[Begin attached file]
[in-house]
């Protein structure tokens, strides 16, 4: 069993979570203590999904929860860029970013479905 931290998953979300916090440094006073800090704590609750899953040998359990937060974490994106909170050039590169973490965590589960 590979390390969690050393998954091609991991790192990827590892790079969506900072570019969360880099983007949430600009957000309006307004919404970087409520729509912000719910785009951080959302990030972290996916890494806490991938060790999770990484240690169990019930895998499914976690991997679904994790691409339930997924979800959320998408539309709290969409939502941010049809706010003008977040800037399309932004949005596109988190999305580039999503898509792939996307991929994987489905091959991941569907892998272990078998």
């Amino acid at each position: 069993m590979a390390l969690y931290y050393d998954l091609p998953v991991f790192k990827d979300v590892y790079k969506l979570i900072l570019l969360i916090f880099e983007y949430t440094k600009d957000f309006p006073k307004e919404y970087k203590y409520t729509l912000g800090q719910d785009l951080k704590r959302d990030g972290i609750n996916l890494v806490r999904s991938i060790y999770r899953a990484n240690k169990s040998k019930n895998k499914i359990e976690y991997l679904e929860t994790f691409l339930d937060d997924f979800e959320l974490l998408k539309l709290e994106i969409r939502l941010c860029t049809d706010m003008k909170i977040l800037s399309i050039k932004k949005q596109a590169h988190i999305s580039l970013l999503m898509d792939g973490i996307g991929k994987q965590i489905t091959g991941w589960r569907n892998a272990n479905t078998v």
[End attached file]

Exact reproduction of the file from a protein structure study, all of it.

[in-house]
């Protein structure tokens, strides 16, 4: 069993979570203590999904929860860029970013479905 931290998953979300916090440094006073800090704590609750899953040998359990937060974490994106909170050039590169973490965590589960 590979390390969690050393998954091609991991790192990827590892790079969506900072570019969360880099983007949430600009957000309006307004919404970087409520729509912000719910785009951080959302990030972290996916890494806490991938060790999770990484240690169990019930895998499914976690991997679904994790691409339930997924979800959320998408539309709290969409939502941010049809706010003008977040800037399309932004949005596109988190999305580039999503898509792939996307991929994987489905091959991941569907892998272990078998």
């Amino acid at each position: 069993m590979a390390l969690y931290y050393d998954l091609p998953v991991f790192k990827d979300v590892y790079k969506l979570i900072l570019l969360i916090f880099e983007y949430t440094k600009d957000f309006p006073k307004e919404y970087k203590y409520t729509l912000g800090q719910d785009l951080k704590r959302d990030g972290i609750n996916l890494v806490r999904s991938i060790y999770r899953a990484n240690k169990s040998k019930n895998k499914i359990e976690y991997l679904e929860t994790f691409l339930d937060d997924f979800e959320l974490l998408k539309l709290e994106i969409r939502l941010c860029t049809d706010m003008k909170i977040l800037s399309i050039k932004k949005q596109a590169h988190i999305s580039l970013l999503m898509d792939g973490i996307g991929k994987q965590i489905t091959g991941w589960r569907n892998a272990n479905t078998v």